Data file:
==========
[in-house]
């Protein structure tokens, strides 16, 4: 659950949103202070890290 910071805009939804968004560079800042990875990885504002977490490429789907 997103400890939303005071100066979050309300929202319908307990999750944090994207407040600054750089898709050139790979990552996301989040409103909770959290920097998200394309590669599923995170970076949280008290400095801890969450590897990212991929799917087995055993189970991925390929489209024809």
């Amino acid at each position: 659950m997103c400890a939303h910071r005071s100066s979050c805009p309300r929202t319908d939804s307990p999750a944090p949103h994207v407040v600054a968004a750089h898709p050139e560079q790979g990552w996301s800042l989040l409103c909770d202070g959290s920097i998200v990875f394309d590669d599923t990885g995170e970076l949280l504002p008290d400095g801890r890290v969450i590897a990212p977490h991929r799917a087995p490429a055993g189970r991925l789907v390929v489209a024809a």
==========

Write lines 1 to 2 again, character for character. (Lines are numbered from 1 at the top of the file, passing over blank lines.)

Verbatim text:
[in-house]
């Protein structure tokens, strides 16, 4: 659950949103202070890290 910071805009939804968004560079800042990875990885504002977490490429789907 997103400890939303005071100066979050309300929202319908307990999750944090994207407040600054750089898709050139790979990552996301989040409103909770959290920097998200394309590669599923995170970076949280008290400095801890969450590897990212991929799917087995055993189970991925390929489209024809």